Tony Carruthers Tennessee Death Row







Tony Carruthers 

The proof introduced at the guilt phase of the trial showed that one of the victims, Marcellos Anderson, was heavily involved in the drug trade, along with two other men, Andre “Baby Brother” Johnson and Terrell Adair.3  Anderson wore expensive jewelry, including a large diamond ring, carried large sums of money on his person, and kept a considerable amount of cash in the attic of the home of his mother, victim Delois Anderson.   When his body was discovered, Anderson was not wearing any jewelry and did not have any cash on his person.   Anderson was acquainted with both defendants, and he considered Carruthers to be a trustworthy friend.   The proof showed that Anderson's trust was misplaced.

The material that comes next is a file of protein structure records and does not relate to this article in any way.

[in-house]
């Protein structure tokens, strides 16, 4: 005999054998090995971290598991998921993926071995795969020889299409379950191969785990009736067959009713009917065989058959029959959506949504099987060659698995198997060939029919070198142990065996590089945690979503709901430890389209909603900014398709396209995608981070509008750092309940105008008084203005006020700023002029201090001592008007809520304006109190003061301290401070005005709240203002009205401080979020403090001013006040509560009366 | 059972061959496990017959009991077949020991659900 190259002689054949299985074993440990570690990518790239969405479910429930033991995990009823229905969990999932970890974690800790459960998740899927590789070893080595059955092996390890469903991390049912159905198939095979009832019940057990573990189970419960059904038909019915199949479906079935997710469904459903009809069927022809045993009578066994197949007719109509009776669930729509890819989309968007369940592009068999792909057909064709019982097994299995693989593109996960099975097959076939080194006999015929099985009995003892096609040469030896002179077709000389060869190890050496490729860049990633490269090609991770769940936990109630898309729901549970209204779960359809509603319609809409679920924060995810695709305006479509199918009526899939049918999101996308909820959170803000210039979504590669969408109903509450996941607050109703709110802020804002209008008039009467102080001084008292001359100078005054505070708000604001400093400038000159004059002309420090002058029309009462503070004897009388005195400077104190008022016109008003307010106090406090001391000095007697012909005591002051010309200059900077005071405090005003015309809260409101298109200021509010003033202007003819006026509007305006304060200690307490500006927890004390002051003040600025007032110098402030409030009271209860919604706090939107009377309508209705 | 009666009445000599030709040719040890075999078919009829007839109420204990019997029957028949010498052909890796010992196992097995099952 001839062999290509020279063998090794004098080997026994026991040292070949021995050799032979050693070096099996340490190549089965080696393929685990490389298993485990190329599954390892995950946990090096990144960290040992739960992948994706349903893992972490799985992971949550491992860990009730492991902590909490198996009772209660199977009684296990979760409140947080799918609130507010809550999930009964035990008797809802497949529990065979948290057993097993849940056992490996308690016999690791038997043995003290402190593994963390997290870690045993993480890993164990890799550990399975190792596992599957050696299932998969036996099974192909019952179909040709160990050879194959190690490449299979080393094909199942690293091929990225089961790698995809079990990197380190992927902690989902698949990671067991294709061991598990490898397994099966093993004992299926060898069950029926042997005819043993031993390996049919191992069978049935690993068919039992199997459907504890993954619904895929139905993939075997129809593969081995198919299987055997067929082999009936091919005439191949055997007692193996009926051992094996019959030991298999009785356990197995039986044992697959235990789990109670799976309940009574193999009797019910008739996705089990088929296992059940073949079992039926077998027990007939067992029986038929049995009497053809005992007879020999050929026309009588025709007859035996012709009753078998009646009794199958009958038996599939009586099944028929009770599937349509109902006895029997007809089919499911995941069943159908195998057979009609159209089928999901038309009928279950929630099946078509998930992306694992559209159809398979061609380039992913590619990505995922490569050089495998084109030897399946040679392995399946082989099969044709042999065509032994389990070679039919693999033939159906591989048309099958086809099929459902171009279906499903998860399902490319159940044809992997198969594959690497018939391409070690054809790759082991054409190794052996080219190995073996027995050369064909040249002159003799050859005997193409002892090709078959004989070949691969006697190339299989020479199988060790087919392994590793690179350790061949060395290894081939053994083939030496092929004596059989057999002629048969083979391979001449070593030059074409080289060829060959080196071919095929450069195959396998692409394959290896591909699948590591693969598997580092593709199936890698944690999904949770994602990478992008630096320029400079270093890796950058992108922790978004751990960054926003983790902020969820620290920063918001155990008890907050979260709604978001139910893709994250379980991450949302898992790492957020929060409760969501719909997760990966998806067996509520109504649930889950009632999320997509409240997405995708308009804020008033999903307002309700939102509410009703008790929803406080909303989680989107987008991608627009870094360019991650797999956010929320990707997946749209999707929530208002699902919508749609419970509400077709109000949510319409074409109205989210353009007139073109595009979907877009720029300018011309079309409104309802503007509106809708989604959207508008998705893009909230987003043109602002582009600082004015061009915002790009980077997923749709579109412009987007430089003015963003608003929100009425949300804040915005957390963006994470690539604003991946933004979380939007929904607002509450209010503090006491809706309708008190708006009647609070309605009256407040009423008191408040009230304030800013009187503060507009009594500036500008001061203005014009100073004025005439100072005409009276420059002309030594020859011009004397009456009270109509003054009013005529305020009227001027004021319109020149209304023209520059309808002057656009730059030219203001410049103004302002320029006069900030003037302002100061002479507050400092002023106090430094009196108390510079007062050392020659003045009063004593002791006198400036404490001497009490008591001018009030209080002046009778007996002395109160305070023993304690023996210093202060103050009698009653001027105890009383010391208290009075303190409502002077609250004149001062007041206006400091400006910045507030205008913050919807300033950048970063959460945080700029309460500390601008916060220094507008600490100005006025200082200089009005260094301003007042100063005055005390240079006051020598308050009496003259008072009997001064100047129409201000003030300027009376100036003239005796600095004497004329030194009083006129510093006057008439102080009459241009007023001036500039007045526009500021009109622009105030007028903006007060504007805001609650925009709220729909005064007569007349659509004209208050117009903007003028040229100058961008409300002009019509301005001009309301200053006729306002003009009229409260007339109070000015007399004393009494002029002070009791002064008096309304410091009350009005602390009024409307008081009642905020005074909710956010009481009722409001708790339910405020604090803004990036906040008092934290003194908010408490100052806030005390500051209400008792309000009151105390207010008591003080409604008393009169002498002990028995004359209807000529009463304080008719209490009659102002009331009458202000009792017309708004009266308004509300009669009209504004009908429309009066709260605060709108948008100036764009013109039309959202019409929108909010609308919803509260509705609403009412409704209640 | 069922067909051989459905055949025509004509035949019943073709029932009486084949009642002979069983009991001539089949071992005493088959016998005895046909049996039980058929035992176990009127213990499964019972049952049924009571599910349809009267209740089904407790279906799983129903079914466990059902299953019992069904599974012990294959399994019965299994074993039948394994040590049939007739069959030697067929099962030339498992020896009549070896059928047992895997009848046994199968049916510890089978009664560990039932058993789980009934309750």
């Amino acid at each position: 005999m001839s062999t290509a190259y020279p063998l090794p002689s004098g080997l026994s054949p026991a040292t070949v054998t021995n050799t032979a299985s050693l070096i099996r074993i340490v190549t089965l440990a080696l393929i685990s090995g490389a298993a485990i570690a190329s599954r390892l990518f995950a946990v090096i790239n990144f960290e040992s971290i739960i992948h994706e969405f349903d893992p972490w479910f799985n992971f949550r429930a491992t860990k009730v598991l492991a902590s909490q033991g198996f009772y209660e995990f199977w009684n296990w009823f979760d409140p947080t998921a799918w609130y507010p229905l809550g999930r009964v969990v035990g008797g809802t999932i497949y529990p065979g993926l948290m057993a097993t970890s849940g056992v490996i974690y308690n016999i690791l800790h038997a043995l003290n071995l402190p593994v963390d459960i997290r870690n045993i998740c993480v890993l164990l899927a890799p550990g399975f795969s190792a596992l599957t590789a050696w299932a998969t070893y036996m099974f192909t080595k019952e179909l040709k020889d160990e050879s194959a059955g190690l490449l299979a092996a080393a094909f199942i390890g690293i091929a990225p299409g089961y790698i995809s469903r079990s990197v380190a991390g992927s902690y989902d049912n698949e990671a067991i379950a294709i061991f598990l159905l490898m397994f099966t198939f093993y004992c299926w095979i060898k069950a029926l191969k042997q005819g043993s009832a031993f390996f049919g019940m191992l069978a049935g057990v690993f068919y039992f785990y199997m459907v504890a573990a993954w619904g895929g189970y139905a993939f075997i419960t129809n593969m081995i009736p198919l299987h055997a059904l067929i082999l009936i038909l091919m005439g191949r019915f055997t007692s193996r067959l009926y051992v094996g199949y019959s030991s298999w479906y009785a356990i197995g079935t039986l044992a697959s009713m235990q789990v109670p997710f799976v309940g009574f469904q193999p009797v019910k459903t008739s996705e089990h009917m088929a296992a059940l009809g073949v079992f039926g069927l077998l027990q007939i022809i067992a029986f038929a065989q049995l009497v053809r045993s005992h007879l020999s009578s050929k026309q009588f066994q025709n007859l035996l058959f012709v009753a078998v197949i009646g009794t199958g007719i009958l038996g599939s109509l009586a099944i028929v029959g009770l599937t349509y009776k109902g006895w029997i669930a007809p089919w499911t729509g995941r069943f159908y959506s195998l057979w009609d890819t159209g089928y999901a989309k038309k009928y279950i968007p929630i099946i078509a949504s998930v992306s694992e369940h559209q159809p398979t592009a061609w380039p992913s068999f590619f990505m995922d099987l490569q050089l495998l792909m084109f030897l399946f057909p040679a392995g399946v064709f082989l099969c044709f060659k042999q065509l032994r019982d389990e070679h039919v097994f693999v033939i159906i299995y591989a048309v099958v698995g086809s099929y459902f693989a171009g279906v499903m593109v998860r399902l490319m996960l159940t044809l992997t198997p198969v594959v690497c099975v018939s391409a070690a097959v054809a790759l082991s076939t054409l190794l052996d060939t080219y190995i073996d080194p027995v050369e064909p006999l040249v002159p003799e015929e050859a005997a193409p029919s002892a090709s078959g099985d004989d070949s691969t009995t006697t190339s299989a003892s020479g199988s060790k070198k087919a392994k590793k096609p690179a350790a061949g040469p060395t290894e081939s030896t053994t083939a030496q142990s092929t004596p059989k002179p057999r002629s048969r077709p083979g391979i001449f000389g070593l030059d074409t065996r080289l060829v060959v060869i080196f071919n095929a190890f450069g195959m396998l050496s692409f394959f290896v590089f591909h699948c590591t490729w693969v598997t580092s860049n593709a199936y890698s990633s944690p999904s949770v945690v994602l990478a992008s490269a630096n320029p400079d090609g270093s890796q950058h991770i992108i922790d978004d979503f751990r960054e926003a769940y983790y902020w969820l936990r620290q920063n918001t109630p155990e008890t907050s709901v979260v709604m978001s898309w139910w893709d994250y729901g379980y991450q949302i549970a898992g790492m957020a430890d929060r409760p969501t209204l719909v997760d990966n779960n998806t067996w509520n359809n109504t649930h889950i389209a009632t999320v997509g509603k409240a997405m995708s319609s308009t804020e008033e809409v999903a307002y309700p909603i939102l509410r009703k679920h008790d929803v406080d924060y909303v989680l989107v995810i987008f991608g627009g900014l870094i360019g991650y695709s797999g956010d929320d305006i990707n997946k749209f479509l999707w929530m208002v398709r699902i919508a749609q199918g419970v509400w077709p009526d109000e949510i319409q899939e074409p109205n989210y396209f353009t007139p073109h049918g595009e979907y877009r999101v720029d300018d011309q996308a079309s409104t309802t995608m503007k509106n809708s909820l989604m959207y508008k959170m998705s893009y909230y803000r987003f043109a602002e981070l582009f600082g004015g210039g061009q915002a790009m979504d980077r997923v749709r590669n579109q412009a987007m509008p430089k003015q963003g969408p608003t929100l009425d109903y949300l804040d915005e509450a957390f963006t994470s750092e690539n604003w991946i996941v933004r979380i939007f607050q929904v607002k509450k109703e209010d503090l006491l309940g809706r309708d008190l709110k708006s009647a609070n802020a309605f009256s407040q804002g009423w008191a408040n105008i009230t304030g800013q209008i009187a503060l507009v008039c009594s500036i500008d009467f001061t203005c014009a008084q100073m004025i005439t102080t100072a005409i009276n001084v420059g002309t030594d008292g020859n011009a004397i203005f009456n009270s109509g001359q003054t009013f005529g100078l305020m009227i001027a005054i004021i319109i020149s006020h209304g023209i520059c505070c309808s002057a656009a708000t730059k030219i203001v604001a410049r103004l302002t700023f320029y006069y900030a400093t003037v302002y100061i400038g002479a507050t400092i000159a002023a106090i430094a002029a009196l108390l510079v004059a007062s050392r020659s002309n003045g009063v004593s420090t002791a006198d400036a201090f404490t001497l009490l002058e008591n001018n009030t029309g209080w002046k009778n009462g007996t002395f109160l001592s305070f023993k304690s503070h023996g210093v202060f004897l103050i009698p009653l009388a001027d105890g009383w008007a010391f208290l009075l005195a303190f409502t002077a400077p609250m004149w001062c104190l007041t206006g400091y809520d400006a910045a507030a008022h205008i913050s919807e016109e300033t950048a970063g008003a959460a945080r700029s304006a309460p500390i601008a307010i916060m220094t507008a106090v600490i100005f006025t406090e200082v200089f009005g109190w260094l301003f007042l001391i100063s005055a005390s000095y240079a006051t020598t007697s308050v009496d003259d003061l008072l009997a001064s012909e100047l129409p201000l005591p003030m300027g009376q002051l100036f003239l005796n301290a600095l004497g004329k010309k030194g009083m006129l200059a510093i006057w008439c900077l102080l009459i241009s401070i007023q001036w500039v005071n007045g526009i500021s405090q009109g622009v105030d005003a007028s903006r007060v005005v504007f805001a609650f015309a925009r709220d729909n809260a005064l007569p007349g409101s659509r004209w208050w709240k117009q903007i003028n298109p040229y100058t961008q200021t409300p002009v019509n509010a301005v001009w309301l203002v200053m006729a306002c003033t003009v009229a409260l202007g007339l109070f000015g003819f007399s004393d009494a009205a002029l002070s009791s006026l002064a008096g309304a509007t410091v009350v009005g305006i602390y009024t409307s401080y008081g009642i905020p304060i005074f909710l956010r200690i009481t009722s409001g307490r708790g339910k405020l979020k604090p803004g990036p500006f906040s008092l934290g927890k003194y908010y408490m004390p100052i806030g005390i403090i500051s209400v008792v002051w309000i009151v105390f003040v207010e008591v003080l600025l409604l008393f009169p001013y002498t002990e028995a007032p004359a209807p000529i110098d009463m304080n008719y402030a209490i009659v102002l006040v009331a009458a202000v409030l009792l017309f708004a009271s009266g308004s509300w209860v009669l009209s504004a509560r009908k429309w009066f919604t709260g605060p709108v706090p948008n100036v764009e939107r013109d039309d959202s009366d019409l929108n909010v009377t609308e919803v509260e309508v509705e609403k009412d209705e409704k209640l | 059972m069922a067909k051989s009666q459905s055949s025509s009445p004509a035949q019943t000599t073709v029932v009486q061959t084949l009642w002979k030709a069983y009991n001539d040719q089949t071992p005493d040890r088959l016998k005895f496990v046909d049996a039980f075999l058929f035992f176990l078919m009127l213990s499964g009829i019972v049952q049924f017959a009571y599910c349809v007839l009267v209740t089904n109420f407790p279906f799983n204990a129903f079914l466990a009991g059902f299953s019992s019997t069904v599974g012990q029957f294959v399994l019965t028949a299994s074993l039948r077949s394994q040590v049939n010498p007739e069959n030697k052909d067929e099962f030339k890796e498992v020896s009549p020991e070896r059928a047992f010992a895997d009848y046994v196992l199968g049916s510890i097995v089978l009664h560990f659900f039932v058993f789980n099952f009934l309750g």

In the summer of 1993 Jimmy Lee Maze, Jr., a convicted felon, received two letters from Carruthers, who was then in prison on an unrelated conviction.   In the letters, Carruthers referred to “a master plan” that was “a winner.”   Carruthers wrote of his intention to “make those streets pay me” and announced, “everything I do from now on will be well organized and extremely violent.”   Later, in the fall of 1993, while incarcerated at the Mark Luttrell Reception Center in Memphis awaiting his release, Carruthers was assigned to a work detail at a local cemetery, the West Tennessee Veterans' Cemetery.   At one point, as he helped bury a body, Carruthers remarked to fellow inmate Charles Ray Smith “that would be a good way, you know, to bury somebody, if you're going to kill them․ [I]f you ain't got no body, you don't have a case.”